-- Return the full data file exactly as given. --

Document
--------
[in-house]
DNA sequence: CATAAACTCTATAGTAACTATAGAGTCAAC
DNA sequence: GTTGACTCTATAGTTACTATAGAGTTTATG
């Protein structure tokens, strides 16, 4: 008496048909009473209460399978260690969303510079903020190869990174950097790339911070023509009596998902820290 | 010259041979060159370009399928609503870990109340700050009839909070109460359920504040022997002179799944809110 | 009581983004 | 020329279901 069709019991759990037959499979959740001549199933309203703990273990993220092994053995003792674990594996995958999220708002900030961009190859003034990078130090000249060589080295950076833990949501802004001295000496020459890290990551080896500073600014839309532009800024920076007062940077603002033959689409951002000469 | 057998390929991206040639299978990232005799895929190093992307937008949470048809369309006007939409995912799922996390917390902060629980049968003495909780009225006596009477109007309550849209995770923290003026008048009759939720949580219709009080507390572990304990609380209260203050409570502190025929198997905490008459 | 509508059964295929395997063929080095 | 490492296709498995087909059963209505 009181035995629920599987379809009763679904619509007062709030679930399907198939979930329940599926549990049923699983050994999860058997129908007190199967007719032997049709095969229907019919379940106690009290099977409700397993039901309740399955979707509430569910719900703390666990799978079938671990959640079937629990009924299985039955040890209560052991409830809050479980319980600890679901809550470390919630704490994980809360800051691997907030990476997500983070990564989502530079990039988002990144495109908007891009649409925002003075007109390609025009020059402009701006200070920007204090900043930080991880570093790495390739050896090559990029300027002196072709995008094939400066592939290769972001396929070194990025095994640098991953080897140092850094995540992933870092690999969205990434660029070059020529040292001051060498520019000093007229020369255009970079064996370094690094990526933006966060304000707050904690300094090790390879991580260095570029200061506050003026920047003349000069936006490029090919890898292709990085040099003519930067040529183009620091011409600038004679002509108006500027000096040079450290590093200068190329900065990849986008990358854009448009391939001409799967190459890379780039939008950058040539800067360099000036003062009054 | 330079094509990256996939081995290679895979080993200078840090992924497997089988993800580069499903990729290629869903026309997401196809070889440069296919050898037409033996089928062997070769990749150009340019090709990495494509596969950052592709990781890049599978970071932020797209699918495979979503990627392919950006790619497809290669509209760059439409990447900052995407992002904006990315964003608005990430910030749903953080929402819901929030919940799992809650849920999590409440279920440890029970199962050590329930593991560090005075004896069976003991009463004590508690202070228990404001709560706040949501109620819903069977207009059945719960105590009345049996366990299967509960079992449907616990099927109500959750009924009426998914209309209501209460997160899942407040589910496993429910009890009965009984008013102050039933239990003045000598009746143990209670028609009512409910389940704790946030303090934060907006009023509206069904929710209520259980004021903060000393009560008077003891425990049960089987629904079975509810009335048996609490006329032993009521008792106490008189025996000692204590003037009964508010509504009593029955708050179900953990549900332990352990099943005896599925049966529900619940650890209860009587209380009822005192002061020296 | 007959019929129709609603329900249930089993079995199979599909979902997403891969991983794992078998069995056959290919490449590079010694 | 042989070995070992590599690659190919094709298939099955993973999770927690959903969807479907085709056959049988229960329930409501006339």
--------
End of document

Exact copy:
[in-house]
DNA sequence: CATAAACTCTATAGTAACTATAGAGTCAAC
DNA sequence: GTTGACTCTATAGTTACTATAGAGTTTATG
């Protein structure tokens, strides 16, 4: 008496048909009473209460399978260690969303510079903020190869990174950097790339911070023509009596998902820290 | 010259041979060159370009399928609503870990109340700050009839909070109460359920504040022997002179799944809110 | 009581983004 | 020329279901 069709019991759990037959499979959740001549199933309203703990273990993220092994053995003792674990594996995958999220708002900030961009190859003034990078130090000249060589080295950076833990949501802004001295000496020459890290990551080896500073600014839309532009800024920076007062940077603002033959689409951002000469 | 057998390929991206040639299978990232005799895929190093992307937008949470048809369309006007939409995912799922996390917390902060629980049968003495909780009225006596009477109007309550849209995770923290003026008048009759939720949580219709009080507390572990304990609380209260203050409570502190025929198997905490008459 | 509508059964295929395997063929080095 | 490492296709498995087909059963209505 009181035995629920599987379809009763679904619509007062709030679930399907198939979930329940599926549990049923699983050994999860058997129908007190199967007719032997049709095969229907019919379940106690009290099977409700397993039901309740399955979707509430569910719900703390666990799978079938671990959640079937629990009924299985039955040890209560052991409830809050479980319980600890679901809550470390919630704490994980809360800051691997907030990476997500983070990564989502530079990039988002990144495109908007891009649409925002003075007109390609025009020059402009701006200070920007204090900043930080991880570093790495390739050896090559990029300027002196072709995008094939400066592939290769972001396929070194990025095994640098991953080897140092850094995540992933870092690999969205990434660029070059020529040292001051060498520019000093007229020369255009970079064996370094690094990526933006966060304000707050904690300094090790390879991580260095570029200061506050003026920047003349000069936006490029090919890898292709990085040099003519930067040529183009620091011409600038004679002509108006500027000096040079450290590093200068190329900065990849986008990358854009448009391939001409799967190459890379780039939008950058040539800067360099000036003062009054 | 330079094509990256996939081995290679895979080993200078840090992924497997089988993800580069499903990729290629869903026309997401196809070889440069296919050898037409033996089928062997070769990749150009340019090709990495494509596969950052592709990781890049599978970071932020797209699918495979979503990627392919950006790619497809290669509209760059439409990447900052995407992002904006990315964003608005990430910030749903953080929402819901929030919940799992809650849920999590409440279920440890029970199962050590329930593991560090005075004896069976003991009463004590508690202070228990404001709560706040949501109620819903069977207009059945719960105590009345049996366990299967509960079992449907616990099927109500959750009924009426998914209309209501209460997160899942407040589910496993429910009890009965009984008013102050039933239990003045000598009746143990209670028609009512409910389940704790946030303090934060907006009023509206069904929710209520259980004021903060000393009560008077003891425990049960089987629904079975509810009335048996609490006329032993009521008792106490008189025996000692204590003037009964508010509504009593029955708050179900953990549900332990352990099943005896599925049966529900619940650890209860009587209380009822005192002061020296 | 007959019929129709609603329900249930089993079995199979599909979902997403891969991983794992078998069995056959290919490449590079010694 | 042989070995070992590599690659190919094709298939099955993973999770927690959903969807479907085709056959049988229960329930409501006339």